Saturday, August 09, 2014

a 19,000-step day

Today, Saturday, I walked all over the damn place with my buddy Tom. I've known Tom since 1994, and he was ecstatic to learn of my return to Seoul. "I finally have someone I can hang out with," he told me. The first third of today was devoted to searching in the Dongguk University neighborhood for a place for me to live. The final two thirds of the day were devoted to making new discoveries in the Dongmyo neighborhood, which sports a sprawling open market as well as a huge enclosed flea market.

I met Tom a little after 11AM at Dongdae-ipgu Station. We took the advice of the ajumma I had spoken with a couple days earlier, and wandered uphill from the subway station to begin our search for my new domicile. The lady was right: there were plenty of apartments and other lodgings. We visited several; some left us with a weird, unwelcome, or creepy vibe, but one place, a "weollum" (one-room), had a very nice, very talkative landlord who gave us the lowdown about my potential apartment's features. It was a slightly bigger studio than the one I had left in Hayang, and the landlord was asking for ten million won down plus over W600,000 rent. I told him I didn't have that sort of money, and we eventually agreed that I should come back when I did, which might be several months to a year later.

Tom told me that having only five million won (about $5,000) as a key deposit, these days, wouldn't get me a respectable residence. This was no longer 2006; times had changed. As I saw it, the only thing to do was to find cheap housing that required no deposit, then spend a few months to a year just earning money like a madman so that, the following year, I could move into more respectable, more human digs. This also meant that I'd have to put off rapidly paying down my debts for another year, but there didn't seem to be any way around this problem. Living in Seoul means paying the piper, one way or another.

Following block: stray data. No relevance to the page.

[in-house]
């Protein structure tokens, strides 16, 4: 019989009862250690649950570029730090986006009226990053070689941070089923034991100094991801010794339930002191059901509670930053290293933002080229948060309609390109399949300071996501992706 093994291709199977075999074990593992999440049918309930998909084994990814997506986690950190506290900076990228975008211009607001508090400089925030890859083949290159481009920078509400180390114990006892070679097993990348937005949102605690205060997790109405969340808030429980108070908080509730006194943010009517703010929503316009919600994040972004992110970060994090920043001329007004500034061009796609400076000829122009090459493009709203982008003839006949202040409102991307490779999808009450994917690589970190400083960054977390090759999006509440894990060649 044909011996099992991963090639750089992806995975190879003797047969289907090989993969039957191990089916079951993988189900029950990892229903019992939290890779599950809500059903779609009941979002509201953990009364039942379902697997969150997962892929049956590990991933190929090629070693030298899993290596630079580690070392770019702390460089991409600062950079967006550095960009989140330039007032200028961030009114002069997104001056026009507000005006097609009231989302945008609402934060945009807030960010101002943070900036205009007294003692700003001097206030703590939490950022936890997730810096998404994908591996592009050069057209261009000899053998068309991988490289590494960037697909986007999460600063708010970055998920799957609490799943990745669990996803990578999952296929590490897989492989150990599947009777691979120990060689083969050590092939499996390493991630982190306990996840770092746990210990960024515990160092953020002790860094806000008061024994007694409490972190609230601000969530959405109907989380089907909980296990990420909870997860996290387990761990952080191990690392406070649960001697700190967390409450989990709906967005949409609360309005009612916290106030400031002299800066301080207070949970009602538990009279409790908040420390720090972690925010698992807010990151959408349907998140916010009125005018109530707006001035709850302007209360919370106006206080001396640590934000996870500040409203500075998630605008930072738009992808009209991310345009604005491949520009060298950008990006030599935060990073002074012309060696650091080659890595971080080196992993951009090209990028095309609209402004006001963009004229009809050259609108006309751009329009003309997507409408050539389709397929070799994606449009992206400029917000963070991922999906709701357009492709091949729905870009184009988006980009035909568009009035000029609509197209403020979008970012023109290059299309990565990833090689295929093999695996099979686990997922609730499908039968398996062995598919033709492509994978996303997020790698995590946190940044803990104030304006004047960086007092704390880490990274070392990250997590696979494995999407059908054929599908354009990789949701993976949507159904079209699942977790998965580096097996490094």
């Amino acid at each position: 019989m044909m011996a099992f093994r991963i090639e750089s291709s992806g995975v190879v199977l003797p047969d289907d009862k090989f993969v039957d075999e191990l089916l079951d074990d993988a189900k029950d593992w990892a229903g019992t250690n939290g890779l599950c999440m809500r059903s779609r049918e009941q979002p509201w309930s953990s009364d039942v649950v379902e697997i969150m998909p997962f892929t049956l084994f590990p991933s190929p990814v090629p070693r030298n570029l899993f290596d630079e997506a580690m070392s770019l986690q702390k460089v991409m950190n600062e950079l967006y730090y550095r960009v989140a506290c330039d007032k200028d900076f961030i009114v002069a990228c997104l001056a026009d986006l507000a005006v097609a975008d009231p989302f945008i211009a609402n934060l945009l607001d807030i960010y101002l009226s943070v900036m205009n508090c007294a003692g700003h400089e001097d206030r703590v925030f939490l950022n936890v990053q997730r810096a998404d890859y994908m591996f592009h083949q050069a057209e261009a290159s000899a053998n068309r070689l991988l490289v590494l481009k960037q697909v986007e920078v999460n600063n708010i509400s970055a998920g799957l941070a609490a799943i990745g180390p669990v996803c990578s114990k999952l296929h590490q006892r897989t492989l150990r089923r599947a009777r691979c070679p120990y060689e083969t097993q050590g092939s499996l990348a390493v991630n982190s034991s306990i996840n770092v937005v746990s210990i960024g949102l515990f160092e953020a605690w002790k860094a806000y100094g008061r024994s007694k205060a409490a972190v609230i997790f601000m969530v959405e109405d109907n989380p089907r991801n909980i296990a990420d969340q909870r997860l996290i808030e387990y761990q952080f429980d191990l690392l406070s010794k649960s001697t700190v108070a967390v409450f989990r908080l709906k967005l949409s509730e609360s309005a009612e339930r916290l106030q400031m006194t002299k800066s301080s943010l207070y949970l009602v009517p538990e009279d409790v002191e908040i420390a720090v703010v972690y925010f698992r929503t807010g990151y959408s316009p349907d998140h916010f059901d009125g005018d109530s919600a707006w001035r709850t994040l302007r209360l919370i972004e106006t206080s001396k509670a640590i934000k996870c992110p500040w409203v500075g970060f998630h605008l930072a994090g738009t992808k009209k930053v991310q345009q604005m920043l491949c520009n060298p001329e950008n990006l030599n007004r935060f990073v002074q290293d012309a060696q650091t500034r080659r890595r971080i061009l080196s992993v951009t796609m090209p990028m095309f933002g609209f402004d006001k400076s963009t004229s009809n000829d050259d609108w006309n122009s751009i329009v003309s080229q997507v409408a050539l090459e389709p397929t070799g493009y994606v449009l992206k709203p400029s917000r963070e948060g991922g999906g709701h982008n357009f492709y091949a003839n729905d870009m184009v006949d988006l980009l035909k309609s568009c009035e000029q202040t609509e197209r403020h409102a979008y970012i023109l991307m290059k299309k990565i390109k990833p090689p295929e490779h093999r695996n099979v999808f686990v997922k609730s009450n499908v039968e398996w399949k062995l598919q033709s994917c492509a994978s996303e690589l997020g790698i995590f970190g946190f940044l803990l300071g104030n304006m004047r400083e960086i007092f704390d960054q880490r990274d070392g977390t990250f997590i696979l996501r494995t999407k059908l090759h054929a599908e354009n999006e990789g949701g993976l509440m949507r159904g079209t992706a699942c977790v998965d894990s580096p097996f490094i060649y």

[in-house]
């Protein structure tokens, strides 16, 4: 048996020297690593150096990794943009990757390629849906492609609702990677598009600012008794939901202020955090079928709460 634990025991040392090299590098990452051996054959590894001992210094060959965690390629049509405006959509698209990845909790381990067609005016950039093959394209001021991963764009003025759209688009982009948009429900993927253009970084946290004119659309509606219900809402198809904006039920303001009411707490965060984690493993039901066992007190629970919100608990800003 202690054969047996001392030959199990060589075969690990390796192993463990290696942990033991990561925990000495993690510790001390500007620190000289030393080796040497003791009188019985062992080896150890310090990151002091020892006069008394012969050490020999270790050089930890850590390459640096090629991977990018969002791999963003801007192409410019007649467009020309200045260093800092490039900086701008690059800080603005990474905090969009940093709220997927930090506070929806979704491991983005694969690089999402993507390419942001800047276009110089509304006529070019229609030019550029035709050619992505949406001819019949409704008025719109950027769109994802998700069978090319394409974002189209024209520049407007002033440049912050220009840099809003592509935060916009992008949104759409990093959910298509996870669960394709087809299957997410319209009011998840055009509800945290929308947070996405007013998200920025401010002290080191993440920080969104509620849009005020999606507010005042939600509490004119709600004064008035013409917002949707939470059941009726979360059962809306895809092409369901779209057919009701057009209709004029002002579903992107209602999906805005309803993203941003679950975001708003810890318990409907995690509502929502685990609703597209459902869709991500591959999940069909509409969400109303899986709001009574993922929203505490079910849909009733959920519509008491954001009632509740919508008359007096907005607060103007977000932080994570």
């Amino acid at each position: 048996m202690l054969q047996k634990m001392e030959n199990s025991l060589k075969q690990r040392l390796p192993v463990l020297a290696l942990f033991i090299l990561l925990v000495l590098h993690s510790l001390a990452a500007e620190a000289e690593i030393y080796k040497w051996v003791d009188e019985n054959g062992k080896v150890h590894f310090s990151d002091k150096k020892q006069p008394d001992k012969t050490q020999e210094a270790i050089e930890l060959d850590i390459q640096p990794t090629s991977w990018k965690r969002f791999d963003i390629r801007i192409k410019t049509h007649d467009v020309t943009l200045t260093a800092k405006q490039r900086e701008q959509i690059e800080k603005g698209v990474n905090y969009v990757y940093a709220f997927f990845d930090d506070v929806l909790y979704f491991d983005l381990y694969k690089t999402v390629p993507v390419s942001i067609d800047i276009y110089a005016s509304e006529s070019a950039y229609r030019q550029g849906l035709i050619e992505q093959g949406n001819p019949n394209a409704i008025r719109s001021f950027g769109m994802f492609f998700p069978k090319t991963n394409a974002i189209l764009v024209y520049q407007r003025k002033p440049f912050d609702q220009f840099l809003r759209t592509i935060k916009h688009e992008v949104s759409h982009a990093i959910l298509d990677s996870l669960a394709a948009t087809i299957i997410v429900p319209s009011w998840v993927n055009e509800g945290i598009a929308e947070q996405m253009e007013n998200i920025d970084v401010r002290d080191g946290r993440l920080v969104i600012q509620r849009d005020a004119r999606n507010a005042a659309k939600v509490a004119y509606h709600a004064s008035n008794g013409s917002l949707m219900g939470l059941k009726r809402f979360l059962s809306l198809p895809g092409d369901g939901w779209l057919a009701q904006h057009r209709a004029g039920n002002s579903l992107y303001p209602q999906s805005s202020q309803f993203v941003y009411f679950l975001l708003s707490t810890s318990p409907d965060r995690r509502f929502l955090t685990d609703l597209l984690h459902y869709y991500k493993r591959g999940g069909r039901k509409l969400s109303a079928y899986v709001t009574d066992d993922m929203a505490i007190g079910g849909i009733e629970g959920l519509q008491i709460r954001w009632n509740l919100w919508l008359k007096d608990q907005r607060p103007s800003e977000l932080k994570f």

So after wandering around for almost two hours, Tom looked across the street and saw a yeogwan. We went over to it, poked around, and didn't like it. Then, out of the blue, we were accosted by a shop ajumma who shouted over to us that we should try a different yeogwan. We shrugged and went over to the one she'd indicated. The lady and gentleman running the place (were they husband and wife? I'm not sure) were very accommodating; they showed me two different rooms on two different floors, and in the end, after conferring with Tom about price, facilities, and all the rest, I decided to go with this place. I won't move in until the 18th, as my brother Sean is going to be visiting Korea from the 11th to the 16th.

Here's a picture of the yeogwan's humble exterior: